We have the LIT program for those who can't afford a regularly priced tickets. The BMorg could increase the number of tickets for that program, if they went to an auction system.

I'm not a fan of the tiers, simply because they never really were based on need. It was more about how quickly you could register for them.

With an auction, you'd eliminate tiers and I venture to guess that the average price per ticket would roughly remain the same as now. However, it would push most scalpers out of the market because they would be afraid of buying the ticket at a high price and not being able to attain a significantly higher-than-market price for the ticket.

Of course, we would not even need to contemplate using a Dutch auction system if the BMorg decided to go to a Will Call-only, non-transferable system. It now appears that 2012 will be a test run for that system, as 25-35% of tickets will be done through Will Call, STEP, early admission, LIT, and camp distributed ticketing. It looks like they are testing the capacity limits they have. I wish them good luck! :D
Last edited by snardy on Wed Mar 07, 2012 11:27 am, edited 1 time in total.
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Re: Idea for future ticket distribution: auction?

Postby snardy » Wed Mar 07, 2012 11:22 am

glitter-mouse wrote:
theCryptofishist wrote:And the real concerns about making it an event for the rich...


it's been an event for the rich since 1999 - the white rich (whoops did i say that or just think it?).



:lol: :lol: :lol: :lol: :lol:
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Re: Idea for future ticket distribution: auction?

Postby snardy » Wed Mar 07, 2012 11:29 am

Trishntek wrote:I'm not seeing how that would alleviate the issue of 20k people having no ticket to purchase. i.e. how would that deal with demand being greater than supply?


It would not alleviate any capacity concerns. However, any premium bid up by Burners would go into the account of the BMorg (i.e. stay within the community) rather than lining the pockets of scalpers. :)
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Re: Idea for future ticket distribution: auction?

Postby junglesmacks » Wed Mar 07, 2012 11:31 am

snardy wrote:
Trishntek wrote:I'm not seeing how that would alleviate the issue of 20k people having no ticket to purchase. i.e. how would that deal with demand being greater than supply?


It would not alleviate any capacity concerns. However, any premium bid up by Burners would go into the account of the BMorg (i.e. stay within the community) rather than lining the pockets of scalpers. :)



..because they need more money.
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Re: Idea for future ticket distribution: auction?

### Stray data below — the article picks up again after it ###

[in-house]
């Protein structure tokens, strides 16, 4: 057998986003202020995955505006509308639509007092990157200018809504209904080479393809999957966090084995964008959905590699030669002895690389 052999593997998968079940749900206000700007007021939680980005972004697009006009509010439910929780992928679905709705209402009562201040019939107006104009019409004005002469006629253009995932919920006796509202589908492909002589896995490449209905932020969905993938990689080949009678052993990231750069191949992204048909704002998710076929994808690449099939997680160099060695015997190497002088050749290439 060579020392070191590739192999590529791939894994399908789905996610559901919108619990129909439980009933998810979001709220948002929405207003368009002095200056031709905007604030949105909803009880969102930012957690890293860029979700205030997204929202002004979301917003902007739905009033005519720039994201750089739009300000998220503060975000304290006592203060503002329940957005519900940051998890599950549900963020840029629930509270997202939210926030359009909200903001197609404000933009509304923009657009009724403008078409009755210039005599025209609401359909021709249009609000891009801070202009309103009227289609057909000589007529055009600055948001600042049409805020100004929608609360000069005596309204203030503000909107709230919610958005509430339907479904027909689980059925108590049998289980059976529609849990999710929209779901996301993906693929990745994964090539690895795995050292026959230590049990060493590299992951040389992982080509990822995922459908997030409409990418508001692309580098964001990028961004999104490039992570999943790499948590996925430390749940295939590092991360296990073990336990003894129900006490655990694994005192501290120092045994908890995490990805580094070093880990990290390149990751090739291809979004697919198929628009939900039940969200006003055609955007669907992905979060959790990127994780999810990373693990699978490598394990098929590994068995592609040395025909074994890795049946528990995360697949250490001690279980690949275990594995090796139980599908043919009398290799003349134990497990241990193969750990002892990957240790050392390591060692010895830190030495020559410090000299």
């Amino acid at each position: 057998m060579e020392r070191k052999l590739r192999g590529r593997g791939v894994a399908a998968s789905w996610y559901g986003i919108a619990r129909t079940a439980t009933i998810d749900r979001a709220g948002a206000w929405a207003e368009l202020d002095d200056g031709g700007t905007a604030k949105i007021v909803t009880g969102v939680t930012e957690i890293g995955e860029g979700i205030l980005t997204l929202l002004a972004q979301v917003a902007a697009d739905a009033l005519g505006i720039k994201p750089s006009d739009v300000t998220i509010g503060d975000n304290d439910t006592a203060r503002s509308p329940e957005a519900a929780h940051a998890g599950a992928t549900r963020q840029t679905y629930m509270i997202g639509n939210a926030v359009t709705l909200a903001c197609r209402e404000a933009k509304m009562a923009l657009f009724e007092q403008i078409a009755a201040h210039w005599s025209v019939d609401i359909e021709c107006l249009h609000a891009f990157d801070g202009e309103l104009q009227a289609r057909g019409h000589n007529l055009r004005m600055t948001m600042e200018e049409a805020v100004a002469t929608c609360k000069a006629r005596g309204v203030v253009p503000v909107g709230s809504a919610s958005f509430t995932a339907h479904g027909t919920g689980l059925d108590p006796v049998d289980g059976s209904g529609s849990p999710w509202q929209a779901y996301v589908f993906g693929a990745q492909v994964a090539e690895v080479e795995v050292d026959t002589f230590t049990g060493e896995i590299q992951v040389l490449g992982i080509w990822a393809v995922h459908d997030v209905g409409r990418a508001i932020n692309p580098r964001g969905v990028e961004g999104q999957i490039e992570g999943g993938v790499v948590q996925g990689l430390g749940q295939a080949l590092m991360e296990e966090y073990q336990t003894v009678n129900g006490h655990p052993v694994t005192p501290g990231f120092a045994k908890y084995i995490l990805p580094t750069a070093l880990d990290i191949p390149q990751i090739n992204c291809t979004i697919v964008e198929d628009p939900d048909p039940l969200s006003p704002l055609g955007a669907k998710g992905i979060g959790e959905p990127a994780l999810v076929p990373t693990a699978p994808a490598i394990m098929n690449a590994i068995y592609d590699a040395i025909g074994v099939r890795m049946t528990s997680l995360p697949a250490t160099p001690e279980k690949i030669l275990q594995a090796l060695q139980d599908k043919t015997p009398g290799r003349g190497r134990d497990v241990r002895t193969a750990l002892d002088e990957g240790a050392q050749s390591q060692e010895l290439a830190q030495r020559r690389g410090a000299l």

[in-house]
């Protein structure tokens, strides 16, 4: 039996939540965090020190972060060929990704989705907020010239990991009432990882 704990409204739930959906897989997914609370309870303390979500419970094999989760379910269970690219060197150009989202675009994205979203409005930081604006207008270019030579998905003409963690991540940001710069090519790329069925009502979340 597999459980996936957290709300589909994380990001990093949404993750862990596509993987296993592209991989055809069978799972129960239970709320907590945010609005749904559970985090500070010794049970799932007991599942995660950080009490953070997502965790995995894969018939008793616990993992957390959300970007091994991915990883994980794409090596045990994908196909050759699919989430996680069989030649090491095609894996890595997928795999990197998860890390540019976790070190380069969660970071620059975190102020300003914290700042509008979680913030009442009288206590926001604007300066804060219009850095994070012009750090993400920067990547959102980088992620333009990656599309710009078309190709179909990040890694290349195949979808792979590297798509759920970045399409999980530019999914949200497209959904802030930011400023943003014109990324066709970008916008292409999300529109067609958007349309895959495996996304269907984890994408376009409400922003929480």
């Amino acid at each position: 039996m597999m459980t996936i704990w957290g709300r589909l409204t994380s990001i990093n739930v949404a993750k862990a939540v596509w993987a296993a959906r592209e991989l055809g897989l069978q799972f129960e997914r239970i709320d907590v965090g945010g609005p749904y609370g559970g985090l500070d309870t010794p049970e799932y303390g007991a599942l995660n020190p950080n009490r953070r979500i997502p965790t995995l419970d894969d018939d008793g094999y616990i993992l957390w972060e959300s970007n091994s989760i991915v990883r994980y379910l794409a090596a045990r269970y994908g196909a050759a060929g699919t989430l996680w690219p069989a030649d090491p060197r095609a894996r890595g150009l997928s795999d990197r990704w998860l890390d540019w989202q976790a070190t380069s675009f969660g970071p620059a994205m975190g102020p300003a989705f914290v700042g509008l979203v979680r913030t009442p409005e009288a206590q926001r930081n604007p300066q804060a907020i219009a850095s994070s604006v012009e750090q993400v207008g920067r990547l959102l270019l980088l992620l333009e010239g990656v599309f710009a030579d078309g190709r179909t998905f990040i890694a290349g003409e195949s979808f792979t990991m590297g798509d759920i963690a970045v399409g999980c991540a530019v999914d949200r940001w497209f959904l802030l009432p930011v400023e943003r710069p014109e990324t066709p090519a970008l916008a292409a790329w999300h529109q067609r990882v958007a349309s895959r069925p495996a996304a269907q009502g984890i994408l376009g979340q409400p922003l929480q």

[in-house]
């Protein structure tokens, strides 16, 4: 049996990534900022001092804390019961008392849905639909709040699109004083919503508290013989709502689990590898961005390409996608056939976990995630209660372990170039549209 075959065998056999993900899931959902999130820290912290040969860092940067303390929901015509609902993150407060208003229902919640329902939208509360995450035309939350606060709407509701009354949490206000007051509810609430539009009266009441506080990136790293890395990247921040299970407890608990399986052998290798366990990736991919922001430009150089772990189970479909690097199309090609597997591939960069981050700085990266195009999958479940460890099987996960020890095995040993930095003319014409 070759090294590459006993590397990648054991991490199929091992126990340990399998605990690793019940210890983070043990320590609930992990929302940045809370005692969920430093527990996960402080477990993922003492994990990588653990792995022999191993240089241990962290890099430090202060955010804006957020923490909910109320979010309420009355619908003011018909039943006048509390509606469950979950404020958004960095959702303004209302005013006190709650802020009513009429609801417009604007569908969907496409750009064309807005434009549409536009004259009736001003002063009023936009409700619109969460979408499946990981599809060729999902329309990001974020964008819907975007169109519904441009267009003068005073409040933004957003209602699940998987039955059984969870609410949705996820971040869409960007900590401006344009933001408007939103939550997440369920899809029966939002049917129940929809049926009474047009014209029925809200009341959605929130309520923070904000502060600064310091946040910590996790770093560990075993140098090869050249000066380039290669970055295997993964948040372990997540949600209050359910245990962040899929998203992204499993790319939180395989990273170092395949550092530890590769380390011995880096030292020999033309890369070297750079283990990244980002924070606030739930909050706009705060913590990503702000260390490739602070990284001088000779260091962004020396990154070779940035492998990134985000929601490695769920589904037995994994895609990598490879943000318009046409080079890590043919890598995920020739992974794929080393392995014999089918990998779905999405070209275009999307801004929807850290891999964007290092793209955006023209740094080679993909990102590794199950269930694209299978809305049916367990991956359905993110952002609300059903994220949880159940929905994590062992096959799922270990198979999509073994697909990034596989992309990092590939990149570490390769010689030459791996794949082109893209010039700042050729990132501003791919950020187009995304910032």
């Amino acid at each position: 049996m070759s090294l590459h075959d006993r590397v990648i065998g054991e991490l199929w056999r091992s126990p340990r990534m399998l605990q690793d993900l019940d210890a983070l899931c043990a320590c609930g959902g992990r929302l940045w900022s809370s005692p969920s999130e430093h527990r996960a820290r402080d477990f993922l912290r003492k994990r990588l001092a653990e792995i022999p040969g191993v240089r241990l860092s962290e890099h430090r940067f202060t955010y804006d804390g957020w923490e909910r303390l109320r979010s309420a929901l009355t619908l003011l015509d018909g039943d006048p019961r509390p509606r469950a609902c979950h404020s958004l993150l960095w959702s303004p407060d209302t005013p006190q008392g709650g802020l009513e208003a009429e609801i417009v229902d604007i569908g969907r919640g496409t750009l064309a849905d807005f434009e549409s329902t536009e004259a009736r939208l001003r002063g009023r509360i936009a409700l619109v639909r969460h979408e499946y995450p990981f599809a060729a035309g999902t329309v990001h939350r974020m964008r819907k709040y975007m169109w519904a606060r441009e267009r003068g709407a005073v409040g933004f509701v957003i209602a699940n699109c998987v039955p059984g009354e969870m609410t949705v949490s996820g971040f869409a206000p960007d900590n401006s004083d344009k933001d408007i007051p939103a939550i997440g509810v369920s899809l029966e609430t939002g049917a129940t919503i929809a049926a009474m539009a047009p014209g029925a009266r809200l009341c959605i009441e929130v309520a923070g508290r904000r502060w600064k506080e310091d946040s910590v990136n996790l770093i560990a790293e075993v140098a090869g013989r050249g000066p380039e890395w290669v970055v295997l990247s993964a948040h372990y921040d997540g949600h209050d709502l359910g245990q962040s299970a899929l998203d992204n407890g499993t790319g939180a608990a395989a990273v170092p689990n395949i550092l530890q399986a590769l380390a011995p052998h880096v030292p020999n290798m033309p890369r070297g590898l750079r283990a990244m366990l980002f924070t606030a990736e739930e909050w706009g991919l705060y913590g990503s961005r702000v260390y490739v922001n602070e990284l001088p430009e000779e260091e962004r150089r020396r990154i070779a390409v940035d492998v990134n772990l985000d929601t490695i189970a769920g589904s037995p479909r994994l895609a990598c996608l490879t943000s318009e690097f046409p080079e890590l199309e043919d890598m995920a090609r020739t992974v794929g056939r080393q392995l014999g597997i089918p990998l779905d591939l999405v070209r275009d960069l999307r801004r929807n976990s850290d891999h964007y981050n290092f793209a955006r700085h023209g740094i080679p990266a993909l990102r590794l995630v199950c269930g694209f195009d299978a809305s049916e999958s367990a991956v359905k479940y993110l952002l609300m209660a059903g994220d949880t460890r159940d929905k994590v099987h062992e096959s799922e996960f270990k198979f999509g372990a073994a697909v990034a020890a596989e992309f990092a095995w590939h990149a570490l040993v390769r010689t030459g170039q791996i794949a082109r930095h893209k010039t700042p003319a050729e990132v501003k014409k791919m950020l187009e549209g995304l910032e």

Postby theCryptofishist » Wed Mar 07, 2012 11:34 am

snardy wrote:Sorry, but do you really think the 1st Tier tickets actually go to those who can only afford 1st Tier? Those who got Tier 1, even before the lottery system, got them out of sheer dumb luck.

Of course first tier didn't go only to the less well off. However, what you're talking about is having a small chance or having no chance. You may not think there's a difference, but to the people directly concerned, I bet there's a significant one.
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Re: Idea for future ticket distribution: auction?

Postby snardy » Wed Mar 07, 2012 11:35 am

junglesmacks wrote:
snardy wrote:
Trishntek wrote:I'm not seeing how that would alleviate the issue of 20k people having no ticket to purchase. i.e. how would that deal with demand being greater than supply?


It would not alleviate any capacity concerns. However, any premium bid up by Burners would go into the account of the BMorg (i.e. stay within the community) rather than lining the pockets of scalpers. :)



..because they need more money.


I'd rather it be given to the BMorg to spend more on art grants, LITs, better facilities, more capacity at the gates, greater capacity for the entire event, more hired professional staff, a bigger Man to burn, safety/medical staff, etc.

The alternative is giving the premium to scalpers. 'Eff that. Keep our money in our community to finance a bigger & better event.
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Re: Idea for future ticket distribution: auction?

Postby snardy » Wed Mar 07, 2012 11:41 am

Another option is to do a modified Dutch auction where the price you bid is the price you pay, regardless of the minimum clearing price.
If someone wants to pay $600/ticket, they will have a 100% chance of winning the tickets at that price.

However, someone who bids $275 will probably also win, but they will be closer to the minimum clearing price. That allows even more premium to be captured by the BMorg, while also preserving the price breaks for those who can't afford as much. This is an equitable system, while also preserving the social goals of the BMorg.

There's many different types of auctions the BMorg could implement. :)
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Re: Idea for future ticket distribution: auction?

Postby wh..sh » Wed Mar 07, 2012 11:53 am

snardy wrote:A buddy of mine got a pair of 1st Tier tickets this year via the lottery - he makes over $400K per year as an entertainment lawyer.